Pop culture obsessives writing for the pop culture obsessed.
Pop culture obsessives writing for the pop culture obsessed.

Modern Family shifts its focus before it says goodbye for good

Illustration for article titled Modern Family shifts its focus before it says goodbye for good

It’s been awhile since the previous episode of Modern Family, but all you really need to know is this: the season’s most interesting arc shifted into something completely different. All season long it looked like Cam and Mitchell would be moving back to Cam’s home state so that he could coach college football, a move that would make a lot of sense in this final season. It would seemingly give the whole family the emotional farewell it needs. In the previous episode though, Cam learns that he didn’t get the job, but that’s quickly followed by a call from their old adoption agency. An error in the system results in their account being reactivated, and they are now a match for a child up for adoption.


It’s a good thing that Cam and Mitchell have that narrative arc, because nobody else is really doing anything. This final season has lacked a lot of narrative momentum; nothing here really feels like a final season, where everyone should be set up with a substantial ending. At the same time, I wonder if that’s maybe okay. By focusing solely on Cam and Mitchell, and not worrying about tidying up every other character’s future, perhaps the show could deliver a more meaningful finale, one that’s a lot less scattered than many sitcoms.

But let’s begin with the other characters. Alex is graduated from college, back from her arctic expedition, and now she’s working a fancy job for a tech company that specializes in face recognition software. She thinks it’s a noble pursuit because the technology helps with medical issues, but when she attends a campus job fair, she’s confronted by protestors who are angry that the company is making software that fascists leaders use to identify and track rebels.

“Baby Steps” moves through the stages of Alex’s moral conundrum too quickly, but a lot of what happens feels true to the character. As the independent child, she’s always managed to thrive by herself. She’s never needed the attention or guidance that her brother and sister desperately needed, always managing to succeed on her own. But that comes with its own issues, like not feeling appreciated. Now, she’s getting a ton of attention. The company gives her a driver, she’s wearing expensive shoes and clothes, and she feels important. She loves it, but it’s not her. So when Haley’s ex-boyfriend Arvin chastises her for using her brain for evil, she realizes her mistake and shifts course, accepting his offer to work on his research team. That feels more like Alex.

And yet, nothing with her arc feels all that substantial, even if it’s mostly satisfying. The same can be said of Claire. She’s someone who needs to work, and she was always going to end up finding another job. Here, she interviews for a job at a company that sells organizational tools, which means she’s perfect for the gig. But chaos reigns during her interview, and she’s sure it’s a disaster. But that chaos ends up paying off, as she gets the job based on being able to create some sort of order out of the mess that is her home life.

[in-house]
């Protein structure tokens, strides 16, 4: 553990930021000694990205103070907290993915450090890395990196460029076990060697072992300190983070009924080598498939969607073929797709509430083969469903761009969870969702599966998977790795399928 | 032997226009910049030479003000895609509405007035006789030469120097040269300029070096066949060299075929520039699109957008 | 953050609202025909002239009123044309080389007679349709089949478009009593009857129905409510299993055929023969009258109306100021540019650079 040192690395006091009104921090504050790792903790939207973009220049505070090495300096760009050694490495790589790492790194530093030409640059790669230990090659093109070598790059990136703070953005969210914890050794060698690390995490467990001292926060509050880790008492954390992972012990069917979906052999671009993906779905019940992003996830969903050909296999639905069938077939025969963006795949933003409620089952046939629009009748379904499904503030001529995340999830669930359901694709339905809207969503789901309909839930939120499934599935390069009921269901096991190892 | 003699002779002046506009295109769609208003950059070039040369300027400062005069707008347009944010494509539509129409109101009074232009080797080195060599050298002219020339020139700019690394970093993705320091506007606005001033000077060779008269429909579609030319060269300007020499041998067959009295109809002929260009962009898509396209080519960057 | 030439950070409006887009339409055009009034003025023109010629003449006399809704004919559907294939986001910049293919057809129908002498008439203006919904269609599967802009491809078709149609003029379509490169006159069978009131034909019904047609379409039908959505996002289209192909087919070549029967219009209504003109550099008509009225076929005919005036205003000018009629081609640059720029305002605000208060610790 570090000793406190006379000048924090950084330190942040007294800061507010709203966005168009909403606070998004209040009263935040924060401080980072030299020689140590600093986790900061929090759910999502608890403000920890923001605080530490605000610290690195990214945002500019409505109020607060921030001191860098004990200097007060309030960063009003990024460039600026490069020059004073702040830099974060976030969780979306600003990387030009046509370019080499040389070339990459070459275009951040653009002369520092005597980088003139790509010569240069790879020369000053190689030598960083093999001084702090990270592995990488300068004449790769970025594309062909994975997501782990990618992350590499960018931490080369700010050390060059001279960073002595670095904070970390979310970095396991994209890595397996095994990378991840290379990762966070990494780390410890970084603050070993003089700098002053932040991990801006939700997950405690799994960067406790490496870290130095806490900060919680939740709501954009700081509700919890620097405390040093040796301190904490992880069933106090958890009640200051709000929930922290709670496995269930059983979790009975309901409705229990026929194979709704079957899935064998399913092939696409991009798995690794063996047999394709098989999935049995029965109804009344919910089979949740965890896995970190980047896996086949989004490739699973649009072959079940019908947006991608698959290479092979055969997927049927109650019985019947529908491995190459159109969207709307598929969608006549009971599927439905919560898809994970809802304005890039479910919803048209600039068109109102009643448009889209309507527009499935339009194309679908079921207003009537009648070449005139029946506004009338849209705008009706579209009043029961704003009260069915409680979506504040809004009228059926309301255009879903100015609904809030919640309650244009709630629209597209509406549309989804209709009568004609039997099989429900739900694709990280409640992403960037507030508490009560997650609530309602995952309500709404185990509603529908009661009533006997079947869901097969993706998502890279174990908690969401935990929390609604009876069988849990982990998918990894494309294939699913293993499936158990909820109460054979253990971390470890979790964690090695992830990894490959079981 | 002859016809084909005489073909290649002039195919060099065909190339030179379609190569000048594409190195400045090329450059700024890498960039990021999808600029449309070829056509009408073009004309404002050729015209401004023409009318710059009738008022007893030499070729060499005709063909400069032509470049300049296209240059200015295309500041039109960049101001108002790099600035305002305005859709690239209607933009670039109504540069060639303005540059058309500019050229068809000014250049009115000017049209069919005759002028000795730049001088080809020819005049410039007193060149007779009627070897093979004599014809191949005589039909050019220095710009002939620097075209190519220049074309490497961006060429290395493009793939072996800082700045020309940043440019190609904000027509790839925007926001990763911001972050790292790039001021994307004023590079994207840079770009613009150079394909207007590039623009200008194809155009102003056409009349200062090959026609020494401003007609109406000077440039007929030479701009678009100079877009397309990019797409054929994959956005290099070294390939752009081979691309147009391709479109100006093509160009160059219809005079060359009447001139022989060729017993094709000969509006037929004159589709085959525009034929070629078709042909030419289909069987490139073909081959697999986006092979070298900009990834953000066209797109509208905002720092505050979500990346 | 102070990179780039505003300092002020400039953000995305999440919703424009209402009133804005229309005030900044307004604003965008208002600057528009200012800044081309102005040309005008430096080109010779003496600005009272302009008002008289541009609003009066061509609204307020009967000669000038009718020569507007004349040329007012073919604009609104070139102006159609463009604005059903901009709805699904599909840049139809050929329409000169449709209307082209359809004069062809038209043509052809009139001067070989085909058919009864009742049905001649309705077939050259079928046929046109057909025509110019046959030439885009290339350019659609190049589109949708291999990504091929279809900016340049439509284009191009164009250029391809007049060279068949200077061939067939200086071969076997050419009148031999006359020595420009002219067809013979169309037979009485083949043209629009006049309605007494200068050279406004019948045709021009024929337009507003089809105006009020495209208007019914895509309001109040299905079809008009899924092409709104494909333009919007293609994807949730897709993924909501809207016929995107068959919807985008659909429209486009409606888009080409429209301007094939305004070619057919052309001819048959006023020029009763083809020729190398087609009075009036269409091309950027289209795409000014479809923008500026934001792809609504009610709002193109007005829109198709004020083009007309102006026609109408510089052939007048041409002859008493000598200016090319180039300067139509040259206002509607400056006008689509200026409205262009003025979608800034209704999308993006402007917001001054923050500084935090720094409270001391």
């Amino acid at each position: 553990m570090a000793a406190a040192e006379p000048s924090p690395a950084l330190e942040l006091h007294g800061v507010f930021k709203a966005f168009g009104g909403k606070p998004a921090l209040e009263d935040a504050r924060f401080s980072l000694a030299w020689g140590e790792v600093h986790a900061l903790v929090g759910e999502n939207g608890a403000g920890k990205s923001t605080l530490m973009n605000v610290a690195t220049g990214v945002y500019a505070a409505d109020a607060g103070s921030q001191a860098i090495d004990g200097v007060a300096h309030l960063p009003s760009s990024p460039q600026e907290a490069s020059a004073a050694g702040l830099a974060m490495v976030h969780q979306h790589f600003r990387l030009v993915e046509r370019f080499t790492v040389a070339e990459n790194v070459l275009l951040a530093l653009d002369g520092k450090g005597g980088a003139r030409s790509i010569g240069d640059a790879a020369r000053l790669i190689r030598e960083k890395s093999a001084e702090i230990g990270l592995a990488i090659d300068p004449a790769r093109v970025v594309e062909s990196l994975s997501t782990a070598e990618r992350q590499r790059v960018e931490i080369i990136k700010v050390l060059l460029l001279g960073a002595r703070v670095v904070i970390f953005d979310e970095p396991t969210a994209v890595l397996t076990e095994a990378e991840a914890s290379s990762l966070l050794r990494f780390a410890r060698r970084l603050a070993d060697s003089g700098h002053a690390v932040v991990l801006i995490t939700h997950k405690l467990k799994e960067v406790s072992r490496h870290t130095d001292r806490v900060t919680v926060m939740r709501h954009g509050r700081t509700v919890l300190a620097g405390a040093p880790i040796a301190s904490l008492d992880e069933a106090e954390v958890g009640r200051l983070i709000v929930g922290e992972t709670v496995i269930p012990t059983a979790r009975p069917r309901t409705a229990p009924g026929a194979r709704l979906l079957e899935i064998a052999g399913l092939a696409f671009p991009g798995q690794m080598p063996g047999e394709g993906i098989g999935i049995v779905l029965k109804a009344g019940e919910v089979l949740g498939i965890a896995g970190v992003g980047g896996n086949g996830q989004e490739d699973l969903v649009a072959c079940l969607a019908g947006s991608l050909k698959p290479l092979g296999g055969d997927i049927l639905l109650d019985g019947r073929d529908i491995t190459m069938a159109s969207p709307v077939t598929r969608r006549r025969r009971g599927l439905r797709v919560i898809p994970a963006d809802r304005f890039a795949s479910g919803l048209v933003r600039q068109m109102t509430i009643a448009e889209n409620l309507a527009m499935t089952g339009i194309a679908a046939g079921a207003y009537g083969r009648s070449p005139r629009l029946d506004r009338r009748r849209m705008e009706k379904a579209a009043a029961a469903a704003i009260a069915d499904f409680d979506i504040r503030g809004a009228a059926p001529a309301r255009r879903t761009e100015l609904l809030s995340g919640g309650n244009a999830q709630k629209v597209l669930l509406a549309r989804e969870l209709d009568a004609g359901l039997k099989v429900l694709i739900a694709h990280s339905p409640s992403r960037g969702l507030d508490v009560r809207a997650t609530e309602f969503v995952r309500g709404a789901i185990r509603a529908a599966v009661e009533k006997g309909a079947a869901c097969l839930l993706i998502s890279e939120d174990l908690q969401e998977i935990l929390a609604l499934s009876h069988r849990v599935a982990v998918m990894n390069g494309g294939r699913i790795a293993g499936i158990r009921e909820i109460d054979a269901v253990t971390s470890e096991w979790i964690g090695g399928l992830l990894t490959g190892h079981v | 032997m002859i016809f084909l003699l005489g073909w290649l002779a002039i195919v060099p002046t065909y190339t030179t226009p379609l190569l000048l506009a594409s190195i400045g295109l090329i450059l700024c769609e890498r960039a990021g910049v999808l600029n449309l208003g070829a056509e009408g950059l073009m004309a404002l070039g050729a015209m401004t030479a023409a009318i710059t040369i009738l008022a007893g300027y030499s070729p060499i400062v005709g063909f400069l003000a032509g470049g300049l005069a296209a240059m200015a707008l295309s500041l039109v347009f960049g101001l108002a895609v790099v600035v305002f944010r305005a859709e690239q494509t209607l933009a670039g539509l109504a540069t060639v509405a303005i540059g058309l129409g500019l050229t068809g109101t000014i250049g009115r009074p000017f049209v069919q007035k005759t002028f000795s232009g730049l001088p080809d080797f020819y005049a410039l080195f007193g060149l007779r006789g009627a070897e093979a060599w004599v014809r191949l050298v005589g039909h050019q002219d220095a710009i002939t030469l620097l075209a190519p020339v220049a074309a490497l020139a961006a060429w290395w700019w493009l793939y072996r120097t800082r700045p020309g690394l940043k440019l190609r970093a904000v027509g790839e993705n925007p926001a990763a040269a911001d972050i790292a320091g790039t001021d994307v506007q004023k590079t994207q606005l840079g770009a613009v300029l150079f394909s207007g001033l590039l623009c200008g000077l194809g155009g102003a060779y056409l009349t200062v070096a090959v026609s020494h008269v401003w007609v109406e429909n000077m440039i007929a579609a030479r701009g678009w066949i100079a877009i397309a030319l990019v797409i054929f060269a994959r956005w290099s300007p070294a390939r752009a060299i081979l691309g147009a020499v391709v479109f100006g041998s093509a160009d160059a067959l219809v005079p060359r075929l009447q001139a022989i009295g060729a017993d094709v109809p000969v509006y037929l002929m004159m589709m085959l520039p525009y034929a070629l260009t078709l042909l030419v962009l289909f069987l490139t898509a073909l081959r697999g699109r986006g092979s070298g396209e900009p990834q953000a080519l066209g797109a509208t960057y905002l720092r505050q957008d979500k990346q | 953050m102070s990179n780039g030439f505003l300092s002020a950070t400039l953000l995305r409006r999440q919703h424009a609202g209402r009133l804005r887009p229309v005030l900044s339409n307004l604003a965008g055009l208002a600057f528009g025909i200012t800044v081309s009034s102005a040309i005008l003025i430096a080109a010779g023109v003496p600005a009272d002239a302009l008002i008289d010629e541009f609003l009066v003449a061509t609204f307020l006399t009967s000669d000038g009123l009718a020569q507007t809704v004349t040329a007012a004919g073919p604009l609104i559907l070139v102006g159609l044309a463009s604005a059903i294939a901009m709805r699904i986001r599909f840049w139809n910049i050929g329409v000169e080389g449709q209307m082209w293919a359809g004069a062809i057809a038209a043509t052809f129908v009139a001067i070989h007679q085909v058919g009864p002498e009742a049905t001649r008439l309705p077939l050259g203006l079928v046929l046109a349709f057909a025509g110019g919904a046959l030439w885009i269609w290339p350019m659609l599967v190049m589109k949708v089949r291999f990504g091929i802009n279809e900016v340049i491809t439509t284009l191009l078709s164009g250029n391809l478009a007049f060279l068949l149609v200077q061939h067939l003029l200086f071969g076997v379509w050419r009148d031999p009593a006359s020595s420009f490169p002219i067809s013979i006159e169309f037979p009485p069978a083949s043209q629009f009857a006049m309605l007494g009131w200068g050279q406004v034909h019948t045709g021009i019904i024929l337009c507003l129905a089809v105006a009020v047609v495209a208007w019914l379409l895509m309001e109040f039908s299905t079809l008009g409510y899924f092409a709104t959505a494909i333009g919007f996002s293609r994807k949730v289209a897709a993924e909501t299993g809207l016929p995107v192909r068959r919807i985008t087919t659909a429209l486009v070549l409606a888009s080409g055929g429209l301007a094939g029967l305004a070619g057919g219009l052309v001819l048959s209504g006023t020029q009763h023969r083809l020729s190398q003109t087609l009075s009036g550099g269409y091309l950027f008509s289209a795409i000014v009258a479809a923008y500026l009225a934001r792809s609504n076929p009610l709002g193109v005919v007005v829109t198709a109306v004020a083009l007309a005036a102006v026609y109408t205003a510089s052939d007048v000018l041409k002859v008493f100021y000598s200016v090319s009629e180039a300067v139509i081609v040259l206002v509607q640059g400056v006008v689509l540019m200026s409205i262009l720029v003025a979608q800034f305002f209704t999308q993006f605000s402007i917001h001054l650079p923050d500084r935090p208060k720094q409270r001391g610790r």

All of this is fine, but it hardly feels like the big moves that typically define a final season. But that’s why I’m grateful for Cam and Mitchell’s storyline, and why I think maybe, just maybe, Modern Family is purposely avoiding emotional arcs elsewhere in order to underline this moment for Cam and Mitchell.


Like everyone else in the family, Cam and Mitchell have been stagnant, and they’re looking for something new in their life. Then, they got a call from their adoption agency, presenting them with the opportunity to take in a baby boy. It’s no easy decision; they spend the night awake, discussing the pros and cons, but they can’t come to a decision, and are only more worried when Lily thinks they’re too old to be parents again. They visit Gloria showing a house, and imagine what their life might be like in this bigger space with a new baby. Still, they don’t know. Then the agency calls, the deadline finally here, and in that moment they know. They want to do this. They agree to adopt the baby, and they make an offer on the house.

Perhaps this is exploitative. Perhaps the show is going to a predictable well in order to create outsized emotions. But perhaps that’s the role of the sitcom, taking the moments that define our lives and amplifying them. The moment when Cam and Mitchell realize that all their hemming and hawing is simply fear, and not a true representation of whether or not they want this baby, is moving. There’s history and connection and bravery there, and it’s exactly what this season needs as it comes very close to saying goodbye for good.


Stray observations

  • Cam and Mitchell know that they need another kid in case they’re ever on their death beds and need someone to make a call on pulling the plug: “I’m worried that Lily has an itchy trigger finger.”
  • “You’re not even in the terrible twos!” “When do those start?”
  • The mushroom bit was pretty solid. Jay questioning his outlook is always fun.
  • The finale is set for April 8. We’re closing in on that real quick, folks. No new episode next week, so only two more to go.

Kyle Fowle is a freelance writer based out of Canada. He writes about TV and wrestling for The A.V. Club, Real Sport, EW, and Paste Magazine.